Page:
On to New Mexico, 1970 by David Robertson
On to New Mexico, 1970
by David Robertson
I graduated from a small men’s college in Ohio in May of 1970 and headed straight to New Mexico. God knows why a men’s college. Not to mention a church college. Maybe because it was like my boarding school except you could date women and drink and do other things.
I got a ride with a friend, from Ohio to Little Rock, then took a bus from Little Rock to Albuquerque, then from Albuquerque to Santa Fe, then from Santa Fe to Española. I still remember Johnny Cash playing on the jukebox in the Santa Fe bus station. In Española, my friend Charlie and his friend Jeff picked me up in Jeff’s black VW bug and we drove to El Rito. To this 21-year-old “kid” from suburban New Jersey, I felt like I had fallen off the edge of the earth. I recall my impression of what seemed a dry lifeless landscape surrounded by the red/orange/yellow higher country. And I know how much I have now grown to love it. El Rito was a small town of about a thousand people at about 6,900 feet elevation, with Martin’s store at one end of town and Garcia’s store at the other. It was first settled in the 1700s.
I came to New Mexico to join Charlie. He had come west from New York City earlier that year to live and work with the van Dressers. Charlie’s parents had been friends with the van Dressers in the 1930s in Florida. Peter was an early (early for the 1900s anyway) ecologist, renewable energy advocate, and back-to-the-land ‘er. He had been part of the Decentrist movement and envisioned a decentralized “biotechnic” society. He felt that the Northern New Mexico “uplands” were a perfect location to carry out his vision. Peter started doing renewable energy work in the 1930s in Florida. There was a thriving industry in domestic solar water heaters there at that time. In the 1950s he built a solar house with a wind generator in Potrero Canyon north of El Rito. Peter and his wife Florence are buried at Ghost Ranch, which Peter had worked closely with and where he had built a series of test buildings to determine the performance of various forms of solar space heating: direct gain, greenhouse , and Trombe wall.
Soon after my arrival, Charlie and I moved into the solar house in Potrero. We met the previous occupants, Peter Ashwanden and his family. He was the illustrator for the book “How to Keep your Volkswagen Alive for the Compleat (sic) Idiot”, perhaps the precursor to the series “The Idiot’s Guide To…”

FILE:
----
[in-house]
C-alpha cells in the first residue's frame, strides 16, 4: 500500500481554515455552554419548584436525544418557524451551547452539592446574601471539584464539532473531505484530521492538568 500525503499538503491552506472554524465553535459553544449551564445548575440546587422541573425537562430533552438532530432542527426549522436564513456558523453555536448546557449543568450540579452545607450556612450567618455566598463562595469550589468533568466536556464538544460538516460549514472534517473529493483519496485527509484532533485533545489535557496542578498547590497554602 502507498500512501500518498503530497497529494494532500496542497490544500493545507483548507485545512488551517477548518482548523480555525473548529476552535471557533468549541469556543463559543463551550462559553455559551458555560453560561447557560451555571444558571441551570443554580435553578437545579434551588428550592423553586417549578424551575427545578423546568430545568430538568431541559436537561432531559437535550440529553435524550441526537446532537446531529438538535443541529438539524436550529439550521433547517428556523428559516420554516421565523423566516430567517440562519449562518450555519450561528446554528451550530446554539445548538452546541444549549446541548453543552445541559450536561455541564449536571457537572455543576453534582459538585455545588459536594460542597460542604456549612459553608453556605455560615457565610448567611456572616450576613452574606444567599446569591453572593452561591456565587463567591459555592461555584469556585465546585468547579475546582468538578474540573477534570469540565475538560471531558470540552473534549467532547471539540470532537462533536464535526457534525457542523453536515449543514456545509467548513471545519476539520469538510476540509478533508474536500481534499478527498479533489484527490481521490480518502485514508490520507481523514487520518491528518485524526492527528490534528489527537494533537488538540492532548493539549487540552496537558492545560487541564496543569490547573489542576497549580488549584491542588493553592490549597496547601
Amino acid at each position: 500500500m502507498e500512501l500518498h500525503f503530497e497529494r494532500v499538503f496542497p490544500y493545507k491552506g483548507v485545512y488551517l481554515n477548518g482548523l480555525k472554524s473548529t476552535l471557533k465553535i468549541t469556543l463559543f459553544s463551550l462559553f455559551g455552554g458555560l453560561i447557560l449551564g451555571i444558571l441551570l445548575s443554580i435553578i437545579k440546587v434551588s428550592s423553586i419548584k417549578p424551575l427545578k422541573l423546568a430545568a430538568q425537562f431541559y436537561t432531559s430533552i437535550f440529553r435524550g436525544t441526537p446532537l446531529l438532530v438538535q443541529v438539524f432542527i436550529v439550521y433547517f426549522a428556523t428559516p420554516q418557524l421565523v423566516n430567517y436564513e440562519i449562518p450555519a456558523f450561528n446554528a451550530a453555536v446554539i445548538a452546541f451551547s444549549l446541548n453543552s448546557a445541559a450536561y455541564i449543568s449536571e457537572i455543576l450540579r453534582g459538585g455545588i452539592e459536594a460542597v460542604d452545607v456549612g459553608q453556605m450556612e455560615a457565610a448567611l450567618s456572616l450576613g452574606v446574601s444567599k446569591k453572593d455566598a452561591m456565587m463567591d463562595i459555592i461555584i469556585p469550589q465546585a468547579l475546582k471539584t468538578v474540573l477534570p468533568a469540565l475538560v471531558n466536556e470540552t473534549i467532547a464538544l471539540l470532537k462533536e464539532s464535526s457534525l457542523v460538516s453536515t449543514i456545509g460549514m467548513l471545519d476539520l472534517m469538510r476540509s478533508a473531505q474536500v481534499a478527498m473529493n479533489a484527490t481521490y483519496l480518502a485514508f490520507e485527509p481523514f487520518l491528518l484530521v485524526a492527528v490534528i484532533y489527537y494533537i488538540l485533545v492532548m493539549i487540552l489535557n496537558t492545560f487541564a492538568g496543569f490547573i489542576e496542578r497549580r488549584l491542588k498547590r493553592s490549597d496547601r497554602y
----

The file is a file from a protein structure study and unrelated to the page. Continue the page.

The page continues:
We would go into town to do work for Peter van Dresser. He paid us minimal wages. He had a way of inspiring young men to come work for him for low wages. We were called “biotechnicians”. It was several miles from Potrero into El Rito. The transportation we used to and from town was Peter’s tractor. It worked great and was fun to drive too.
One day I will not forget, we got word that some people had gotten their truck stuck on the way over the ridge into the box canyon above Peter’s land that I’ll call Upper Potrero. The summer rains (we didn’t call them “monsoons” back then) had started, and the dirt road was very slick when wet. I headed up on the tractor in the rain. What I found was a remarkable sight – a couple’s pickup truck had slid off the road and was leaning up against a small tree. In my memory, the tree was maybe three inches in diameter. The truck was loaded down with what seemed like all their worldly possessions – including a nursing baby and a goat! These were true back-to-the-land ‘ers, I thought to myself. Try as I might, I could not get them out with the tractor. I went to town in search of a winch.
This couple and another couple had bought a quarter section – 160 acres – and were going to build houses and live up there. The local Spanish people who had used the land for centuries for summer pasturage for their livestock, probably never thought of building houses and living at that higher altitude perhaps 8,000 feet – and probably thought that “those hippies” were crazy.
A few years later, I and my first wife ended up building a “house” there – more like an adobe cabin. Ours was one among a handful of handmade houses. We built our house for $1 a square foot – really. The house was dug into the hillside, and we did everything by hand – digging the foundation, making the adobes, cutting down Ponderosas for the vigas and latillas. We had trees milled locally for window and door frames, and bought $50 of used windows. We hauled our water, built an outhouse, used kerosene lamps, and had a woodstove for heating and cooking. Decades later, for my 50th birthday, my niece in Utah sent me a book “Legends of the Southwest”. Unbeknownst to her – or to me for that matter – I was in it. A friend I had met in El Rito in 1970 knew the author and had taken him to Potrero. The mention of my name was brief: “and there’s David’s Hobbit house”.